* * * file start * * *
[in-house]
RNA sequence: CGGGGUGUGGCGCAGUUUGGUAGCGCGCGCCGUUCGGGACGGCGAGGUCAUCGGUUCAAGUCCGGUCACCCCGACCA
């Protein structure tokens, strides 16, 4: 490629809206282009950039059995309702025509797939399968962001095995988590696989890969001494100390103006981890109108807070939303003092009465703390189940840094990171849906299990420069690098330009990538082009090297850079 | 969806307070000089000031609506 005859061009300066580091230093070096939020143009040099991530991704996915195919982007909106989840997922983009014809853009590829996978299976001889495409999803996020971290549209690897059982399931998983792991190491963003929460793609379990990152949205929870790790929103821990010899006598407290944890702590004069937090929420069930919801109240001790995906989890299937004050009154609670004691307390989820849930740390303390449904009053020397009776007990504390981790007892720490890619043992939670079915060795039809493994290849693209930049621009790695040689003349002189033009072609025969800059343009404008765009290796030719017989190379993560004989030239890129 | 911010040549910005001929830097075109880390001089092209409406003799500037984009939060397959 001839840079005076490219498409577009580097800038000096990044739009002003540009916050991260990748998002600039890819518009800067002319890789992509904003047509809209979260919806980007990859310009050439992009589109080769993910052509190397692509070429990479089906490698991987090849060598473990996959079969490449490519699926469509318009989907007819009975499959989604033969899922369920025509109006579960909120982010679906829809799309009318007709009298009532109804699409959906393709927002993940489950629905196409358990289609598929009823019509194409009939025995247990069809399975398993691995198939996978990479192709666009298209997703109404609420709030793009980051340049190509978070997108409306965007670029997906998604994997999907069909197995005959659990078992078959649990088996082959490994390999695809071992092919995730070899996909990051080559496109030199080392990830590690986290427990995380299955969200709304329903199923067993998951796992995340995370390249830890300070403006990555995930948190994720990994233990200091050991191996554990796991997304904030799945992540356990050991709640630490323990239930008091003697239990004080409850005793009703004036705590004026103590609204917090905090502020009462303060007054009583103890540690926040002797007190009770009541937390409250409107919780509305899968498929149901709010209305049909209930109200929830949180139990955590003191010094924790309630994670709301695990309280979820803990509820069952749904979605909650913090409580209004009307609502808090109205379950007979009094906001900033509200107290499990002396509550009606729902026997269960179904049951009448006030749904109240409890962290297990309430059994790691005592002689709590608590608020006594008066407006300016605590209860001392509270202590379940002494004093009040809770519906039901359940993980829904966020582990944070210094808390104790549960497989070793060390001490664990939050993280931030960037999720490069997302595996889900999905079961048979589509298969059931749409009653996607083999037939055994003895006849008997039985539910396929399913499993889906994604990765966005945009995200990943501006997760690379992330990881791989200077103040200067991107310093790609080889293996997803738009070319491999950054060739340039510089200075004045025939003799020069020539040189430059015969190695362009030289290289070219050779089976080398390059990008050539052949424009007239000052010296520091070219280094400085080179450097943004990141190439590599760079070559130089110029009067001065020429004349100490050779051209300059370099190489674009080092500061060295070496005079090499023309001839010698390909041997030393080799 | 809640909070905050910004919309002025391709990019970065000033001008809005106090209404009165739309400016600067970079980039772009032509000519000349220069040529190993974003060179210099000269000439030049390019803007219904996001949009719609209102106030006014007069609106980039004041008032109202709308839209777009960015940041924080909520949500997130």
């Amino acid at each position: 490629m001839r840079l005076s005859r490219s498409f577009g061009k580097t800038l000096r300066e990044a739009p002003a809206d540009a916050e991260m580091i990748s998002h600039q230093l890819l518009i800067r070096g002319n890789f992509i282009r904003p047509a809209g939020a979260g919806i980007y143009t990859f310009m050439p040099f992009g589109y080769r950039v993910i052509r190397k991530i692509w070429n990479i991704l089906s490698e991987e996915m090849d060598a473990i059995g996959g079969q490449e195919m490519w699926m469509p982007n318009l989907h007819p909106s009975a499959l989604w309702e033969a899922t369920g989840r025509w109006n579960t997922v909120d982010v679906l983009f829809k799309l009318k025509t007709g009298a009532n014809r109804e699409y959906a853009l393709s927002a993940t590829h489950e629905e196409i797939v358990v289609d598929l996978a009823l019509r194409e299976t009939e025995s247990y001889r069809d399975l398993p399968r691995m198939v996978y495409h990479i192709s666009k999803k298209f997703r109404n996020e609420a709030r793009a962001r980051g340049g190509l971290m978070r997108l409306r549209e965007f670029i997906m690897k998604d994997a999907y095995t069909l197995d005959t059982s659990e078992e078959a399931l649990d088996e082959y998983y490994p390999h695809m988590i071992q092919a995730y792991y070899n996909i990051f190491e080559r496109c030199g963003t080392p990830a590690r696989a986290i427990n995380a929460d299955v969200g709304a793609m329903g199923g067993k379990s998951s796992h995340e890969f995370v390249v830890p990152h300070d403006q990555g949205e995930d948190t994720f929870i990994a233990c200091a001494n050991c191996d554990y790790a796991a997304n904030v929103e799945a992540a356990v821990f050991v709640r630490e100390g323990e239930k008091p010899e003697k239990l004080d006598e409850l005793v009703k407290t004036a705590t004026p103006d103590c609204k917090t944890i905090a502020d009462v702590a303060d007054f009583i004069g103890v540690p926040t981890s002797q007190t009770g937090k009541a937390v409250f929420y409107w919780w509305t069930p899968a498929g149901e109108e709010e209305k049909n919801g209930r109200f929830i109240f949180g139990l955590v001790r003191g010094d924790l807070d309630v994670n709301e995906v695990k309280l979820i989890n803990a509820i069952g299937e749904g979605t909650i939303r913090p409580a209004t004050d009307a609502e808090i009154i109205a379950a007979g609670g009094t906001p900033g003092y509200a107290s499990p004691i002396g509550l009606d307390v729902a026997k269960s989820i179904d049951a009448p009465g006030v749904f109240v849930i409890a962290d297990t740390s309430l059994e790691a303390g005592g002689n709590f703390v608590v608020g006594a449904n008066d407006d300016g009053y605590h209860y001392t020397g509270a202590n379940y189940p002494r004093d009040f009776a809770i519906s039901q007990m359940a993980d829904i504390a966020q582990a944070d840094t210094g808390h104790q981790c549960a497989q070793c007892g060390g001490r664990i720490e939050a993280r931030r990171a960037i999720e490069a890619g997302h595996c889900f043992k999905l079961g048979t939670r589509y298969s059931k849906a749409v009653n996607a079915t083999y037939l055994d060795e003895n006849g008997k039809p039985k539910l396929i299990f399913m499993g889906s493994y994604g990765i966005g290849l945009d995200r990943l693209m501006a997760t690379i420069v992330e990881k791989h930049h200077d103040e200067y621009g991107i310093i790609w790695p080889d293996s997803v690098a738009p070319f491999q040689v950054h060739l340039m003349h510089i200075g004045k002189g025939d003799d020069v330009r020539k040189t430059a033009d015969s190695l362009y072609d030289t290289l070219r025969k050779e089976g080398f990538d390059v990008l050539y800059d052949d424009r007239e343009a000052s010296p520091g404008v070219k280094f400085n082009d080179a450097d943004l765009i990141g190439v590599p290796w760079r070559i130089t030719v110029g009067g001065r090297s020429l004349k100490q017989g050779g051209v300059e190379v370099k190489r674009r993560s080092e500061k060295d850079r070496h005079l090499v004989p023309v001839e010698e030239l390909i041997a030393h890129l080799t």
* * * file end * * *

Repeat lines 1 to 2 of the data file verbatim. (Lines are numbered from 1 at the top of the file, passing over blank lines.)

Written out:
[in-house]
RNA sequence: CGGGGUGUGGCGCAGUUUGGUAGCGCGCGCCGUUCGGGACGGCGAGGUCAUCGGUUCAAGUCCGGUCACCCCGACCA